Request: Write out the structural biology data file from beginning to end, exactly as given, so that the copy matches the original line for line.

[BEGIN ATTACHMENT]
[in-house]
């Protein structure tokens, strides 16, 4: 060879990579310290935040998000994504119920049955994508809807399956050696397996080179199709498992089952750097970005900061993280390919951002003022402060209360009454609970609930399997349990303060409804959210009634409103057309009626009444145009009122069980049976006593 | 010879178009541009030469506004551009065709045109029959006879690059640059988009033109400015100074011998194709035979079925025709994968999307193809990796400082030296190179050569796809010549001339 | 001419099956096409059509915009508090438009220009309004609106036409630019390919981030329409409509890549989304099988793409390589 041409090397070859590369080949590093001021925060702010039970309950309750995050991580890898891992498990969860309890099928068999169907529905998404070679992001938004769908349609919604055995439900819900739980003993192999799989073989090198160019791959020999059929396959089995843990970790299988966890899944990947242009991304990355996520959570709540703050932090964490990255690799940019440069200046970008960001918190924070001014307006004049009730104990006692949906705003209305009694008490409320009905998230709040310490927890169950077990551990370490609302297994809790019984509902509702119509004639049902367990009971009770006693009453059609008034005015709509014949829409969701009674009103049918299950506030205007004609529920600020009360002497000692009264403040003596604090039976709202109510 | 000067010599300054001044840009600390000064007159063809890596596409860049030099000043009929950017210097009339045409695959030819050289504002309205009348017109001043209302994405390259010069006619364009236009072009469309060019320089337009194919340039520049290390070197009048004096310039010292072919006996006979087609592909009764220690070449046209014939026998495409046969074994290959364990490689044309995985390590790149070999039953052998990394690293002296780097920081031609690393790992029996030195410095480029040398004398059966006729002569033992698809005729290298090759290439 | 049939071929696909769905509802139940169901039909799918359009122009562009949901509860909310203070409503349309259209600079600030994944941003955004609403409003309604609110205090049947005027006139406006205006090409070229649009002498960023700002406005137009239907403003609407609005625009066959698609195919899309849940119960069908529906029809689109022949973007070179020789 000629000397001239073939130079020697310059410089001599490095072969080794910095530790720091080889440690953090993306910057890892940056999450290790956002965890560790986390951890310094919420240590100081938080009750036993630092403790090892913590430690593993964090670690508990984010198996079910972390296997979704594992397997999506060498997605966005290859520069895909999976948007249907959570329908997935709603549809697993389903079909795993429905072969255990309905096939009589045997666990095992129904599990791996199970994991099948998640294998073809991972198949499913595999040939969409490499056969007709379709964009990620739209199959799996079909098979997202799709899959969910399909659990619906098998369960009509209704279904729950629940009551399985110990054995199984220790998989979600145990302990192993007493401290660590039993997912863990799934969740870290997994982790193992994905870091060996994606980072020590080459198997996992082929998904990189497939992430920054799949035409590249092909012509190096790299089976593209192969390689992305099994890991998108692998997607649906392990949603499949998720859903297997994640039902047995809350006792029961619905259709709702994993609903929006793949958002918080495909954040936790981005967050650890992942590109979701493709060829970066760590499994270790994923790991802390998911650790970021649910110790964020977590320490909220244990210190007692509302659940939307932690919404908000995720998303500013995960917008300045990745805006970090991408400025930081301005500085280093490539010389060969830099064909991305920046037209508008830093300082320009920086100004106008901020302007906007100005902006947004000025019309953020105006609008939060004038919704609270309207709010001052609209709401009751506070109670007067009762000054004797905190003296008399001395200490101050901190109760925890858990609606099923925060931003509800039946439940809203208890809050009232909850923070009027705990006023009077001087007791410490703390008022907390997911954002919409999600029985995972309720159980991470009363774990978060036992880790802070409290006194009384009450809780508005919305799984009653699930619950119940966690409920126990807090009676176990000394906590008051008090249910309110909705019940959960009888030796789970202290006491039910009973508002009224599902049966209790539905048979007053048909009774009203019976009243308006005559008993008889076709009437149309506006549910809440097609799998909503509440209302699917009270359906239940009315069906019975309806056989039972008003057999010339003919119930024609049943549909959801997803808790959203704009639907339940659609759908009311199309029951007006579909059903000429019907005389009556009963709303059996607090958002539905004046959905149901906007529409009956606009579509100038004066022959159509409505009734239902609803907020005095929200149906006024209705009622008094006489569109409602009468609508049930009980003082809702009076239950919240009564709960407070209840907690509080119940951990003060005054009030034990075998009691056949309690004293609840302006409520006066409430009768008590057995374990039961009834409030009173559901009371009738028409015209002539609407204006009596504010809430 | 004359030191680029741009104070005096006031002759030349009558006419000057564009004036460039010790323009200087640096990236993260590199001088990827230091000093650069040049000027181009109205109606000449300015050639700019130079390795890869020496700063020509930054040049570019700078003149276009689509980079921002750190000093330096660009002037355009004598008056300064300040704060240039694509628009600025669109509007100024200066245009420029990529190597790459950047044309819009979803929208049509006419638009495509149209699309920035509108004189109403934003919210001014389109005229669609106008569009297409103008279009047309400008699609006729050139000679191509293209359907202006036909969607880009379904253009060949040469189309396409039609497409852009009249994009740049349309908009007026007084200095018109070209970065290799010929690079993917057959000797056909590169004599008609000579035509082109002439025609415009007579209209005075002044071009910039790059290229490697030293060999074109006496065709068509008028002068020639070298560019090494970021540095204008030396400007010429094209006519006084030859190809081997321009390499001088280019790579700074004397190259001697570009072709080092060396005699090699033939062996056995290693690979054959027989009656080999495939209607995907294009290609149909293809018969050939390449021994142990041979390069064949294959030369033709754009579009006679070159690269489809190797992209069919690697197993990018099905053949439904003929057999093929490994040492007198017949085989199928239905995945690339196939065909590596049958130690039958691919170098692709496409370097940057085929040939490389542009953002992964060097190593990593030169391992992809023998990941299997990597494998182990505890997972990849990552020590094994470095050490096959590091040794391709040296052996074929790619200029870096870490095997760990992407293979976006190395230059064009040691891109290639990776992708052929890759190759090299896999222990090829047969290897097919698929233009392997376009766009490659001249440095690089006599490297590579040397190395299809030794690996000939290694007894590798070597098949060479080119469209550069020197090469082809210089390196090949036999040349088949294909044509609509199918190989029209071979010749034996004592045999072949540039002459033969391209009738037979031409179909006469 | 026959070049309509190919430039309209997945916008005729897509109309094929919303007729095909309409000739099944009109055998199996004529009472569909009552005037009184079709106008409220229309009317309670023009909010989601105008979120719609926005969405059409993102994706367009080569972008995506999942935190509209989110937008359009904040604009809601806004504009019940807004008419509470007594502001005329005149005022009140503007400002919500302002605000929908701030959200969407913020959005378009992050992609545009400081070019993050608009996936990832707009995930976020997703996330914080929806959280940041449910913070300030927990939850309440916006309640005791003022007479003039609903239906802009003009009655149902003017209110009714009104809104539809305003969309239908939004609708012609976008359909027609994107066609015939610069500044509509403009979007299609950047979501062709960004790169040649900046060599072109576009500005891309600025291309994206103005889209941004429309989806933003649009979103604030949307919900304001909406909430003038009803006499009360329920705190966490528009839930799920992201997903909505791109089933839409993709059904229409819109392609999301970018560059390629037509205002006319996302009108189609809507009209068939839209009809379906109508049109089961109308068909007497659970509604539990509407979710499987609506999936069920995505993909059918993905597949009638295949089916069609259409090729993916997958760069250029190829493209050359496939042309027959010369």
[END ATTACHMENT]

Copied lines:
[in-house]
């Protein structure tokens, strides 16, 4: 060879990579310290935040998000994504119920049955994508809807399956050696397996080179199709498992089952750097970005900061993280390919951002003022402060209360009454609970609930399997349990303060409804959210009634409103057309009626009444145009009122069980049976006593 | 010879178009541009030469506004551009065709045109029959006879690059640059988009033109400015100074011998194709035979079925025709994968999307193809990796400082030296190179050569796809010549001339 | 001419099956096409059509915009508090438009220009309004609106036409630019390919981030329409409509890549989304099988793409390589 041409090397070859590369080949590093001021925060702010039970309950309750995050991580890898891992498990969860309890099928068999169907529905998404070679992001938004769908349609919604055995439900819900739980003993192999799989073989090198160019791959020999059929396959089995843990970790299988966890899944990947242009991304990355996520959570709540703050932090964490990255690799940019440069200046970008960001918190924070001014307006004049009730104990006692949906705003209305009694008490409320009905998230709040310490927890169950077990551990370490609302297994809790019984509902509702119509004639049902367990009971009770006693009453059609008034005015709509014949829409969701009674009103049918299950506030205007004609529920600020009360002497000692009264403040003596604090039976709202109510 | 000067010599300054001044840009600390000064007159063809890596596409860049030099000043009929950017210097009339045409695959030819050289504002309205009348017109001043209302994405390259010069006619364009236009072009469309060019320089337009194919340039520049290390070197009048004096310039010292072919006996006979087609592909009764220690070449046209014939026998495409046969074994290959364990490689044309995985390590790149070999039953052998990394690293002296780097920081031609690393790992029996030195410095480029040398004398059966006729002569033992698809005729290298090759290439 | 049939071929696909769905509802139940169901039909799918359009122009562009949901509860909310203070409503349309259209600079600030994944941003955004609403409003309604609110205090049947005027006139406006205006090409070229649009002498960023700002406005137009239907403003609407609005625009066959698609195919899309849940119960069908529906029809689109022949973007070179020789 000629000397001239073939130079020697310059410089001599490095072969080794910095530790720091080889440690953090993306910057890892940056999450290790956002965890560790986390951890310094919420240590100081938080009750036993630092403790090892913590430690593993964090670690508990984010198996079910972390296997979704594992397997999506060498997605966005290859520069895909999976948007249907959570329908997935709603549809697993389903079909795993429905072969255990309905096939009589045997666990095992129904599990791996199970994991099948998640294998073809991972198949499913595999040939969409490499056969007709379709964009990620739209199959799996079909098979997202799709899959969910399909659990619906098998369960009509209704279904729950629940009551399985110990054995199984220790998989979600145990302990192993007493401290660590039993997912863990799934969740870290997994982790193992994905870091060996994606980072020590080459198997996992082929998904990189497939992430920054799949035409590249092909012509190096790299089976593209192969390689992305099994890991998108692998997607649906392990949603499949998720859903297997994640039902047995809350006792029961619905259709709702994993609903929006793949958002918080495909954040936790981005967050650890992942590109979701493709060829970066760590499994270790994923790991802390998911650790970021649910110790964020977590320490909220244990210190007692509302659940939307932690919404908000995720998303500013995960917008300045990745805006970090991408400025930081301005500085280093490539010389060969830099064909991305920046037209508008830093300082320009920086100004106008901020302007906007100005902006947004000025019309953020105006609008939060004038919704609270309207709010001052609209709401009751506070109670007067009762000054004797905190003296008399001395200490101050901190109760925890858990609606099923925060931003509800039946439940809203208890809050009232909850923070009027705990006023009077001087007791410490703390008022907390997911954002919409999600029985995972309720159980991470009363774990978060036992880790802070409290006194009384009450809780508005919305799984009653699930619950119940966690409920126990807090009676176990000394906590008051008090249910309110909705019940959960009888030796789970202290006491039910009973508002009224599902049966209790539905048979007053048909009774009203019976009243308006005559008993008889076709009437149309506006549910809440097609799998909503509440209302699917009270359906239940009315069906019975309806056989039972008003057999010339003919119930024609049943549909959801997803808790959203704009639907339940659609759908009311199309029951007006579909059903000429019907005389009556009963709303059996607090958002539905004046959905149901906007529409009956606009579509100038004066022959159509409505009734239902609803907020005095929200149906006024209705009622008094006489569109409602009468609508049930009980003082809702009076239950919240009564709960407070209840907690509080119940951990003060005054009030034990075998009691056949309690004293609840302006409520006066409430009768008590057995374990039961009834409030009173559901009371009738028409015209002539609407204006009596504010809430 | 004359030191680029741009104070005096006031002759030349009558006419000057564009004036460039010790323009200087640096990236993260590199001088990827230091000093650069040049000027181009109205109606000449300015050639700019130079390795890869020496700063020509930054040049570019700078003149276009689509980079921002750190000093330096660009002037355009004598008056300064300040704060240039694509628009600025669109509007100024200066245009420029990529190597790459950047044309819009979803929208049509006419638009495509149209699309920035509108004189109403934003919210001014389109005229669609106008569009297409103008279009047309400008699609006729050139000679191509293209359907202006036909969607880009379904253009060949040469189309396409039609497409852009009249994009740049349309908009007026007084200095018109070209970065290799010929690079993917057959000797056909590169004599008609000579035509082109002439025609415009007579209209005075002044071009910039790059290229490697030293060999074109006496065709068509008028002068020639070298560019090494970021540095204008030396400007010429094209006519006084030859190809081997321009390499001088280019790579700074004397190259001697570009072709080092060396005699090699033939062996056995290693690979054959027989009656080999495939209607995907294009290609149909293809018969050939390449021994142990041979390069064949294959030369033709754009579009006679070159690269489809190797992209069919690697197993990018099905053949439904003929057999093929490994040492007198017949085989199928239905995945690339196939065909590596049958130690039958691919170098692709496409370097940057085929040939490389542009953002992964060097190593990593030169391992992809023998990941299997990597494998182990505890997972990849990552020590094994470095050490096959590091040794391709040296052996074929790619200029870096870490095997760990992407293979976006190395230059064009040691891109290639990776992708052929890759190759090299896999222990090829047969290897097919698929233009392997376009766009490659001249440095690089006599490297590579040397190395299809030794690996000939290694007894590798070597098949060479080119469209550069020197090469082809210089390196090949036999040349088949294909044509609509199918190989029209071979010749034996004592045999072949540039002459033969391209009738037979031409179909006469 | 026959070049309509190919430039309209997945916008005729897509109309094929919303007729095909309409000739099944009109055998199996004529009472569909009552005037009184079709106008409220229309009317309670023009909010989601105008979120719609926005969405059409993102994706367009080569972008995506999942935190509209989110937008359009904040604009809601806004504009019940807004008419509470007594502001005329005149005022009140503007400002919500302002605000929908701030959200969407913020959005378009992050992609545009400081070019993050608009996936990832707009995930976020997703996330914080929806959280940041449910913070300030927990939850309440916006309640005791003022007479003039609903239906802009003009009655149902003017209110009714009104809104539809305003969309239908939004609708012609976008359909027609994107066609015939610069500044509509403009979007299609950047979501062709960004790169040649900046060599072109576009500005891309600025291309994206103005889209941004429309989806933003649009979103604030949307919900304001909406909430003038009803006499009360329920705190966490528009839930799920992201997903909505791109089933839409993709059904229409819109392609999301970018560059390629037509205002006319996302009108189609809507009209068939839209009809379906109508049109089961109308068909007497659970509604539990509407979710499987609506999936069920995505993909059918993905597949009638295949089916069609259409090729993916997958760069250029190829493209050359496939042309027959010369």